Re: /usr/lib vs /usr/libexec
>>>>> "Thomas" == Thomas Bushnell BSG <firstname.lastname@example.org> writes:
Thomas> You've missed the point. Split / and /boot, that makes
Thomas> sense if it's necessary. Splitting / and /usr does not
Thomas> make sense.
A better example might be if you want to mount /usr via NFS or some
other network file-system. I have heard people use AFS for this
purpose. I am sure there are other file-systems that could be used.
Yes, there are ways you can mount / via a network file-system:
* NFS Boot code in kernel that auto-configures the network.
* initramfs (anybody written code to do this?)
However, if all you want to do is share /usr between systems,
currently the simplest approach (and the only way I know this is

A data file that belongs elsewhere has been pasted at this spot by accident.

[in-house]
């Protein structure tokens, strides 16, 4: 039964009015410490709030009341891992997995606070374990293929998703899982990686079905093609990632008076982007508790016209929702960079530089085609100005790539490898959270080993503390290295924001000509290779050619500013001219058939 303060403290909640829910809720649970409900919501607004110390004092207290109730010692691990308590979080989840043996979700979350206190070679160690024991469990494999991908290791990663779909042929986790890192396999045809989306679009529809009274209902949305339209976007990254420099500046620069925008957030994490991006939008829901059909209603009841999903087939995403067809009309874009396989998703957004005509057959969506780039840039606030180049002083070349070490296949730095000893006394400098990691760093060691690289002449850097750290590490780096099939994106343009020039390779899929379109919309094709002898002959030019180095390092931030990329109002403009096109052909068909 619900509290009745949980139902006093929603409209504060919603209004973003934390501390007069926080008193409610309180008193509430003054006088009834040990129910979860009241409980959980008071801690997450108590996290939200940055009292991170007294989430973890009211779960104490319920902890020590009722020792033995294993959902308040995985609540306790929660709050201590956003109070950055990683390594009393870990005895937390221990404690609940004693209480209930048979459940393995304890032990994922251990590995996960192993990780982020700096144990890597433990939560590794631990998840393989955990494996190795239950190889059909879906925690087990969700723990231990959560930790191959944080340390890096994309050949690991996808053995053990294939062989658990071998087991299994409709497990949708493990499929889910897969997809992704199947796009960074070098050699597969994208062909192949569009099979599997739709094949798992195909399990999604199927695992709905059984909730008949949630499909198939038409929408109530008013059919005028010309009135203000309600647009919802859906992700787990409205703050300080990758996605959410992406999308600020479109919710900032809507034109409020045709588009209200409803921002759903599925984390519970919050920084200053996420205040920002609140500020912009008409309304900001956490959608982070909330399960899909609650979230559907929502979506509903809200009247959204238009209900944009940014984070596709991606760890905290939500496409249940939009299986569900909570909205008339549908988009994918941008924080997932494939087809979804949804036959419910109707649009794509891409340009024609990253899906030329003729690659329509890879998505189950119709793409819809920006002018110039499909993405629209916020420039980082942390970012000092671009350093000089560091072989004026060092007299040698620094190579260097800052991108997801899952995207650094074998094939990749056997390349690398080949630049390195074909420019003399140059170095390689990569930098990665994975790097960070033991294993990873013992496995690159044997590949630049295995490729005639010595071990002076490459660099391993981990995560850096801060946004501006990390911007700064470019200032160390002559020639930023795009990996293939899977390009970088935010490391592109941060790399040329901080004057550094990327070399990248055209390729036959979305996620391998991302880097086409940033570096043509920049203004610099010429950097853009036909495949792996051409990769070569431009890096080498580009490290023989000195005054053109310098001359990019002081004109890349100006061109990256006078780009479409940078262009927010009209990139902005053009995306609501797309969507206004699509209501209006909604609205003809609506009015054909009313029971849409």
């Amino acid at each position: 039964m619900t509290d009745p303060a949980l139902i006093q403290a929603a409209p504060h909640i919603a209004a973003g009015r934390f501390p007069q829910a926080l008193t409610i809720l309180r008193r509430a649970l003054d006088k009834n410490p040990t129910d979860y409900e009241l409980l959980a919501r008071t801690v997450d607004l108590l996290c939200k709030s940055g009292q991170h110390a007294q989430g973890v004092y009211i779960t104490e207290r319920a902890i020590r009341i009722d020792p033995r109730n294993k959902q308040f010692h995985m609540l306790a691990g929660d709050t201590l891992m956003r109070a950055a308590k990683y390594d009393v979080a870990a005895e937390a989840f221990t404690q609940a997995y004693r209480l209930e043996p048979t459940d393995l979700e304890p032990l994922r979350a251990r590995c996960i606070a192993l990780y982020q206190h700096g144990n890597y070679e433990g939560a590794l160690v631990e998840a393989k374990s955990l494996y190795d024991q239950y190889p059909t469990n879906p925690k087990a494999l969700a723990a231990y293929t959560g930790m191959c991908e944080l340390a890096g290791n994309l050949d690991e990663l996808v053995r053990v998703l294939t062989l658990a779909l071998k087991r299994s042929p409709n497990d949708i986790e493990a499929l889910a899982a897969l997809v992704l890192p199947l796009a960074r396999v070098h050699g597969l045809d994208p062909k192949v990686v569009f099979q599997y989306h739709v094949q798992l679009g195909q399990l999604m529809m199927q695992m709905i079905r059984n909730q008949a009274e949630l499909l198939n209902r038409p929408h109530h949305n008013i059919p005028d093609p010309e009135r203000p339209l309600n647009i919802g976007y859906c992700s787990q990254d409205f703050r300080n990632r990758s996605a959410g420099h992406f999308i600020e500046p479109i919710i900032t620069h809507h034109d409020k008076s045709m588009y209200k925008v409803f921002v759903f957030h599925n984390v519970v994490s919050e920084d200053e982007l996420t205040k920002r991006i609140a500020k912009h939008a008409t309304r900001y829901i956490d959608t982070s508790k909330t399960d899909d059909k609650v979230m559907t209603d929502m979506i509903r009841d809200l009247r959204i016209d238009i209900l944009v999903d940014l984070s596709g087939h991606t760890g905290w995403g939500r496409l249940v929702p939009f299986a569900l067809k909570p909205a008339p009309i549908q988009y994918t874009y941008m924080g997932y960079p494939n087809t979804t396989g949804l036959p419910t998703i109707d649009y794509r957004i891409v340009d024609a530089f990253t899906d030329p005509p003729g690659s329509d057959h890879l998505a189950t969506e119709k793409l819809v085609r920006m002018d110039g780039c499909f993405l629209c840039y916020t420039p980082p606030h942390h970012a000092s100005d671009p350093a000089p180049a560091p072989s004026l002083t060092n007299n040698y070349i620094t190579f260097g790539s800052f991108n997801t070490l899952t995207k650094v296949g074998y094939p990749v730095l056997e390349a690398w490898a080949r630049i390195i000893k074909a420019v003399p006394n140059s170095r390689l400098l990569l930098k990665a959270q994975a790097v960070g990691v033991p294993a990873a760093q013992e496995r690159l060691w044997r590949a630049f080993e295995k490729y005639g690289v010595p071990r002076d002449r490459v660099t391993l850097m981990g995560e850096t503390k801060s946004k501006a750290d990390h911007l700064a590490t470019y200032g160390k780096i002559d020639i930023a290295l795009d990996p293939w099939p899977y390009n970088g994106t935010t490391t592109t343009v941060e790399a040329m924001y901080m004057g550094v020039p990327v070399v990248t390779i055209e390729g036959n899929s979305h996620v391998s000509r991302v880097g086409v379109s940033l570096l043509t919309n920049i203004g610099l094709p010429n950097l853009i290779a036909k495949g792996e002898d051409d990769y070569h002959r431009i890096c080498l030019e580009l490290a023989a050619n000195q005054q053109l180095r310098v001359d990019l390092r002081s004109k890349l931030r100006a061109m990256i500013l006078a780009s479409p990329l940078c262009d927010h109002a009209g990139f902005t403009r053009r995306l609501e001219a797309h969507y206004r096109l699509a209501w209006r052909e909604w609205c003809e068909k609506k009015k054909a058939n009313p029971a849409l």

possible) is if /usr is a separate from /.
For starters, it only requires an extra entry in /etc/fstab. No
changes to the boot structure.
A relevant factor is that some directories (i.e. /etc and /var) cannot
always be shared, but must be available early on in the boot process
(i.e. /etc). So it might make sense to have a local private copy of /,
but have /usr shared.
Yes, this gets a bit messy in places (e.g. keeping /etc, /lib, and
/var synchronized with /usr), but my point is to prove that there
still are benefits in keeping /usr and / split.
The arguments presented hold true of any filesystem that is
complicated enough to require user-level tools to initialize, and for
some reason you don't want to use an initramfs to initialize it. Or if
you want /usr to be shared between computers but don't want to share
all of /.
Brian May <email@example.com>